The connecting arrangement may include a connecting formation positioned on an upper end of each rod. Each connecting formation may be configured to permit at least one line to be attached to each connecting formation.
Each connecting formation may be in the form of a number of projections extending laterally from the upper end of each rod. Each projection may have an opening defined therein to permit an end of a line to be connected to each projection.
Each support post may be of sufficient length to facilitate movement of workers beneath safety lines connected between the support posts.
According to yet another aspect of the invention there is provided an anchor member for a safety apparatus for enhancing worker safety, the anchor member including:
A base may be fixed to the lower end of the support post, the base being fastenable to the structure. The base may include a base plate that is fixed to the lower end of the support post.
The anchor member may be substantially the same as that of the anchor member of the preceding aspect of the invention described above.
According to yet another aspect of the invention there is provided a kit for a safety apparatus for enhancing worker safety, the kit including:
The support posts and the connecting arrangements of the kit may be those described in the second aspect of the invention described above.
According to yet another aspect of the invention, there is provided a structural assembly which includes:
According to yet another aspect of the invention, there is provided a method of enhancing worker safety, the method including the steps of:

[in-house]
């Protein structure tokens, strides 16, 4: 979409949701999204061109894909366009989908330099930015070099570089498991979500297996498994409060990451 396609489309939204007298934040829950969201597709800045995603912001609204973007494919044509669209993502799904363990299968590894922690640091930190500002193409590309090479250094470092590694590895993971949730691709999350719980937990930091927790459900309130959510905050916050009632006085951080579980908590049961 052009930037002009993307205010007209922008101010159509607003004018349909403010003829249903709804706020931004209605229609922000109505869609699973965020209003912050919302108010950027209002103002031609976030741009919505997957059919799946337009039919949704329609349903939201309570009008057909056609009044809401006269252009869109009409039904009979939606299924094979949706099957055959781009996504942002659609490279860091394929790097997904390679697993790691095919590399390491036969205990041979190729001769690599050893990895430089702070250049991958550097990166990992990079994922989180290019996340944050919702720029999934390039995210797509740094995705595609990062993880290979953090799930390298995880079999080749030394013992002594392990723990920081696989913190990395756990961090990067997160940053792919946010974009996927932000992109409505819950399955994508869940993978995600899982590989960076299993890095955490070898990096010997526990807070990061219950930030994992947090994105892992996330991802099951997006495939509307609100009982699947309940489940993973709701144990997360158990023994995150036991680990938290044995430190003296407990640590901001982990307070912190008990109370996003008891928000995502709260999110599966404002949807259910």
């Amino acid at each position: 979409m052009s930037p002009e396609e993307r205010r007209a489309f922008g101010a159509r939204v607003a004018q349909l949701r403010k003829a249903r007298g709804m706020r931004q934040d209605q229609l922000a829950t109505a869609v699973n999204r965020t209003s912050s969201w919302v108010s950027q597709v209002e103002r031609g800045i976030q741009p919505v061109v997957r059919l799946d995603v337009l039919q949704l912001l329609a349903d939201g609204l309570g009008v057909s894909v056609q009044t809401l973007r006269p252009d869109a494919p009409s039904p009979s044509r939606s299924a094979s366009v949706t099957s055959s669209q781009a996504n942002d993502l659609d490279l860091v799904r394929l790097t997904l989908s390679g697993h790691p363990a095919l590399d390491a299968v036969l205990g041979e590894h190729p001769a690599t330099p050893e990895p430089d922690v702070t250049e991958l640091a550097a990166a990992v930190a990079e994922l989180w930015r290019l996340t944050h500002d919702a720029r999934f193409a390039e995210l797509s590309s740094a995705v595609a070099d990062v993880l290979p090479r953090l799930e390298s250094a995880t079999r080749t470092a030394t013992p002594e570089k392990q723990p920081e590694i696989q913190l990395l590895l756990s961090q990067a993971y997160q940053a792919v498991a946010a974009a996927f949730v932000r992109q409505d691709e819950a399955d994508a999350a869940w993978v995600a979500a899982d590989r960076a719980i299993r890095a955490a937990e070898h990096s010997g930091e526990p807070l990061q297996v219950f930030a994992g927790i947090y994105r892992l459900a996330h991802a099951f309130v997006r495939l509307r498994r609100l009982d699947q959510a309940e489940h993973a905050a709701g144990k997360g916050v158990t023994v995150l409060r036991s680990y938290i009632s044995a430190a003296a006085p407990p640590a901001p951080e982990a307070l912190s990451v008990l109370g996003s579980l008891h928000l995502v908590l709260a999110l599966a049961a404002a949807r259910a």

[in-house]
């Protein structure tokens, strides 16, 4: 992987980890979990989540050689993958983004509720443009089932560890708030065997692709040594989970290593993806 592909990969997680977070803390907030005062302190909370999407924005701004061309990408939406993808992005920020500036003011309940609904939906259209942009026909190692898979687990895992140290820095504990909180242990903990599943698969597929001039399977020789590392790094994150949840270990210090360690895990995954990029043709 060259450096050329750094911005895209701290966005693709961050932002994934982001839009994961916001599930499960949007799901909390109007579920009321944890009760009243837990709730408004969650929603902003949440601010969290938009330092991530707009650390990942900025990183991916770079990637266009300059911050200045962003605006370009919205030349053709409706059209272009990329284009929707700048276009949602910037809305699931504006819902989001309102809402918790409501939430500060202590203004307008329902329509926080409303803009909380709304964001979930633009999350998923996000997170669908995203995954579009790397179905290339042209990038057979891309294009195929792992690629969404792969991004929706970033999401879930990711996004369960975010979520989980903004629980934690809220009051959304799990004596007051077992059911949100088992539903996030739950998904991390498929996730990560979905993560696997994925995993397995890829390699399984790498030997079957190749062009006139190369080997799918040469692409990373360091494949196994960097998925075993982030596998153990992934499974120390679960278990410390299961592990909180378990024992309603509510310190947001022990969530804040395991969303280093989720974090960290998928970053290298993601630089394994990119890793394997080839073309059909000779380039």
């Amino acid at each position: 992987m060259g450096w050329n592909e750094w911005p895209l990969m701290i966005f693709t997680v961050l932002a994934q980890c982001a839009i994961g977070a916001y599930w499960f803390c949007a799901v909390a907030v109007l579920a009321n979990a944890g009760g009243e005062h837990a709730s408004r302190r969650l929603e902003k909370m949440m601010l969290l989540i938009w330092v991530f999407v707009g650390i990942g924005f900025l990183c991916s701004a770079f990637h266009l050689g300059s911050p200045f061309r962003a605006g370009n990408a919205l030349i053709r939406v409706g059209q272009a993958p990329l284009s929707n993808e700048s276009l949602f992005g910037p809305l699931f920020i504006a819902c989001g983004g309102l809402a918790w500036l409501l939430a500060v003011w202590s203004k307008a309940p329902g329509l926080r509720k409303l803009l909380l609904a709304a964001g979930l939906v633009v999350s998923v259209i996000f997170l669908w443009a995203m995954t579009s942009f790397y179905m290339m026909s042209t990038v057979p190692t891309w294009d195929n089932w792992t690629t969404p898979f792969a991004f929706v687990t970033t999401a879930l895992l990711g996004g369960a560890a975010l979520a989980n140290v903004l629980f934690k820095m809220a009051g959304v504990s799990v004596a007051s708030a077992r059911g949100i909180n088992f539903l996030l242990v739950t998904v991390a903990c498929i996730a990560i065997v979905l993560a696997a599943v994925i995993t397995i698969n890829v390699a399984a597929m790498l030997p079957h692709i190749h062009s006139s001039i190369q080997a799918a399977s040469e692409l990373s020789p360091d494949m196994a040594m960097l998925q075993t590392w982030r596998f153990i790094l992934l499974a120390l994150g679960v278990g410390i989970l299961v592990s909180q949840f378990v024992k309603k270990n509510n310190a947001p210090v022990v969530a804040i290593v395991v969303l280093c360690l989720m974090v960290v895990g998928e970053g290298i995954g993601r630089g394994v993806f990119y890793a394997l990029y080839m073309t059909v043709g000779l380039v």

The method may include connecting an end of a safety line to each respective connecting point so that at least one safety line spans the hazardous area.
The method may further include mounting a number of support posts on the overhead portion of the structure, each support post defining at least one connecting point.
Each support post may be detachably mounted to the overhead portion of the structure. Thus, each support post may be removed from the structure after use.
Instead, the support posts may be permanently mounted on the overhead portion of the structure. Thus, the support posts can form an integral part of a finished structure.
A safety apparatus in accordance with this invention may manifest itself in a variety of forms. It will be convenient hereinafter to describe in detail at least two preferred embodiments of the invention with reference to the accompanying drawings. The purpose of this specific description is to instruct persons having an interest in the subject matter of the invention how to carry the invention into practical effect. It is to be clearly understood however that the specific nature of this description does not supersede the generality of the preceding broad description. In the drawings:
The safety apparatus 10 includes a support arrangement in the form of a plurality of anchor members 12.
The anchor members 12 are fastened to beams 14 of a structure 16.
The beams 14 of the structure 16 define a hazardous working area 18. The anchor members 12 therefore extend upwardly from the beams 12 into the hazardous working area 18.
Each anchor member 12 includes a base 20 fixed to a lower end 22 of a support post 24. The anchor members 12 are divided into a group of primary anchor members 12.1 and a group of intermediate anchor members 12.2.
The support post 24 of each primary anchor member 12.1 includes a pair of elongate tubular members or tubes 26. The tubes 26 are positioned side-by-side. Each tube 26 is circular cylindrical.